What happened to ahBien? A man who was able to win presidential election for two terms. A man who was considered a man of the people. Where are the people of his political campaign, his supporters and party? A man, who, as the dust is settling, only has two charges against him (the others have been dropped) and both are by circumstantial evidence. A man who was sentenced to life in prison, although that sentence has now been reduced to 20 years it is still a sentence far beyond any remedy found in the Taiwan legal code. A man who one month was the most powerful man in Taiwan and the next month was locked in a cell smaller than most bathrooms. Well for that answer we need to go to his people and ask.
In my conversations with party members I have attempted to find the source of this lack of support for ahBien. Initially I had began to suspect that many people had started to believe the media propaganda, and while this is true it is not so much the case with his party members. After the fall of ahBien a widespread ‘anti-corruption’ movement plagued Taiwan. Many people in office including several mayors found themselves under investigation and even incarcerated in the suspicion of mismanagement of slush funds. Interestingly enough, some of the accusations spread to those of the KMT party, but not one KMT political leader has been successfully prosecuted. In addition many ahBien supporters were drawn into the charges associated with those currently beimg held against Chen Sui-Bian. “Now is not the climate to be an ahBien supporter” said one party member and he is not the only one to express this sentiment. Many people however have expressed frustration and even anger at ahBien. One persons comments seemed to incorporate many other comments I have heard. “Chen Shui Bien had everything. We gave him 8 years to make changes to Taiwan. We supported him with large amounts of money. He was told the first thing that he should do is kill [not literally] the opposition. But now we find out he [ahBien] has enough money, and did not use that to support the party[DPP]. He was supposed to make Taiwan more better, but what has he done? He didn’t change the legal system, he didn’t use the chance to remove the opposition, he didn’t do anything that was needed. He deserves what he gets.” While the person went on to clarify that ahBien didn’t truly deserve everything that has happened, that person is unwilling to give ahBien any more support.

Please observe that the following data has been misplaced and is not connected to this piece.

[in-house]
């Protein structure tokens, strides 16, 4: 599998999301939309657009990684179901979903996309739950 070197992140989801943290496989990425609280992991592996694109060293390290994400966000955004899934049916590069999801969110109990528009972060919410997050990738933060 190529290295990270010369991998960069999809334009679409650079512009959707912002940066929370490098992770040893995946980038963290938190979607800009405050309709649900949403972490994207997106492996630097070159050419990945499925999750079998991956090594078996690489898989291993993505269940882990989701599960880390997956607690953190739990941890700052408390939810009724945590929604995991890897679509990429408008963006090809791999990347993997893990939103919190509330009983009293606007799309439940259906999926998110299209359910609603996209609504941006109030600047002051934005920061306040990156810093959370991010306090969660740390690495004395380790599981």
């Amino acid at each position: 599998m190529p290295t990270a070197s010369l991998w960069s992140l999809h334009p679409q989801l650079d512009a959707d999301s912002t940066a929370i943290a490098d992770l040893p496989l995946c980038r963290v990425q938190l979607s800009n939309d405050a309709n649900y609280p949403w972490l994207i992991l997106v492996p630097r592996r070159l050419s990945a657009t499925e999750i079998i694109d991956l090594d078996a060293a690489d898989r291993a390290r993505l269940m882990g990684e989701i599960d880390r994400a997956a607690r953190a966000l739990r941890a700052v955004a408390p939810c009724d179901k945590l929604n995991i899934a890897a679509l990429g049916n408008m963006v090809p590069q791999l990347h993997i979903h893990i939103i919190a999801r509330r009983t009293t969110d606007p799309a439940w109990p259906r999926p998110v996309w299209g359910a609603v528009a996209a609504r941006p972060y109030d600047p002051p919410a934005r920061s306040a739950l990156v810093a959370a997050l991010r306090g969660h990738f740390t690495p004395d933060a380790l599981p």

Unfortunately, it seems that the backlash of Chen Shui-Bians lack of monetary accountability and desire to leave the past behind when he stepped into office has given him a very harsh lesson in reality. Although, I would hope that in the spirit of human rights and concern for the legal system more Taiwanese would support not ahBien, but the legal decisions applicable to his case that have further reaching party implications in the future.